Minimax theorem

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A minimax theorem is a theorem providing conditions that guarantees that the max–min inequality is also an equality. The first theorem on this sense is Von Neumann's minimax theorem from 1928, which was considered the starting point of game theory. Since then, several alternative generalizations of Von Neumann's original theorem has appeared in the literature.[1]

Von Neumann's minimax theorem[edit]

Von Neumann's minimax theorem was first published in 1928 by John von Neumann,[2] who is quoted as saying "As far as I can see, there could be no theory of games … without that theorem … I thought there was nothing worth publishing until the Minimax Theorem was proved".[3] This theorem is important in game theory as the minimax solution of a zero-sum game is the same as the Nash equilibrium.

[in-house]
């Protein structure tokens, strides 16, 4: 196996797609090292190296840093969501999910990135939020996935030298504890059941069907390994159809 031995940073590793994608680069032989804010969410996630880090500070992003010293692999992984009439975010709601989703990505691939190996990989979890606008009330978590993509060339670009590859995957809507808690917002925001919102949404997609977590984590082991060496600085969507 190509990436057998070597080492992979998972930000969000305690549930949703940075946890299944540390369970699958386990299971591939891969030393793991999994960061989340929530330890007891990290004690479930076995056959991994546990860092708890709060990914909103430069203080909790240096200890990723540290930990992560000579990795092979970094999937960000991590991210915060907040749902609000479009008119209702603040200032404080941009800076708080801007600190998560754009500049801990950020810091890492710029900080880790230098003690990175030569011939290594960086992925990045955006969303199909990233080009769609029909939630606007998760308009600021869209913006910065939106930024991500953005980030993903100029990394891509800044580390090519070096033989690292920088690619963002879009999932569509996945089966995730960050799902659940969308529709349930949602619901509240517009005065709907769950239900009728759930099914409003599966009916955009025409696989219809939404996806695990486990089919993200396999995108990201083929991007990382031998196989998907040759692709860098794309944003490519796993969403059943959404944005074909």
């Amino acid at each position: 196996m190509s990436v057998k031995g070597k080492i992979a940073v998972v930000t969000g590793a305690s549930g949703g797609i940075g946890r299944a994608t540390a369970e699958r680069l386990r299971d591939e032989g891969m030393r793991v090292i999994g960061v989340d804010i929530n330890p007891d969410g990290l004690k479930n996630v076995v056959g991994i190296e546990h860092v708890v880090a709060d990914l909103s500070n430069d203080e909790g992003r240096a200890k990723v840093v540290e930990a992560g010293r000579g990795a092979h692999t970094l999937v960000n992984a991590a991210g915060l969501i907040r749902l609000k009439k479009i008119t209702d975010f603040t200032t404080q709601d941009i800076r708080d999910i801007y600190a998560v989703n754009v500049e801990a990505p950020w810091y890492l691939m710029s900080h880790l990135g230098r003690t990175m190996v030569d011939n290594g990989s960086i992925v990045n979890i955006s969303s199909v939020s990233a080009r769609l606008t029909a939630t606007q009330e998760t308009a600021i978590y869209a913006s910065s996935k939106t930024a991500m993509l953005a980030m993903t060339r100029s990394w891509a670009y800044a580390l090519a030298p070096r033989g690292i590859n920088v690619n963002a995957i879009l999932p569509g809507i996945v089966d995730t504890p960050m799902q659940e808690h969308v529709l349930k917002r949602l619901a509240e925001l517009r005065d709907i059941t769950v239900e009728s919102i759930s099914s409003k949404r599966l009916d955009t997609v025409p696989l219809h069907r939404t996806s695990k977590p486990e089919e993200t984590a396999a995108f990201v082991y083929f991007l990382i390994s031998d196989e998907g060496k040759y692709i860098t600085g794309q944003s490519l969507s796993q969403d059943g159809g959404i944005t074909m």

Precisely, Von Neumann's minimax theorem states:

Let X \subset \mathbb{R}^n and Y \subset \mathbb{R}^m be compact convex sets. If f: X \times Y \rightarrow \mathbb{R} is a continuous function that is convex-concave, i.e.

f(\cdot,y):X\rightarrow\mathbb{R} is convex for fixed y, and
f(x,\cdot):Y\rightarrow\mathbb{R} is concave for fixed x,


\min_{x\in X}\max_{y\in Y} f(x,y)=\max_{y\in Y}\min_{x\in X}f(x,y).


  1. ^ Du, Ding-Zhu; Pardalos, Panos M., eds. (1995). Minimax and Applications. Boston, MA: Springer US. ISBN 9781461335573. 
  2. ^ Von Neumann, J: Zur Theorie der Gesellschaftsspiele Math. Annalen. 100 (1928) 295–320
  3. ^ John L Casti (1996). Five golden rules: great theories of 20th-century mathematics – and why they matter. New York: Wiley-Interscience. p. 19. ISBN 0-471-00261-5. 

See also[edit]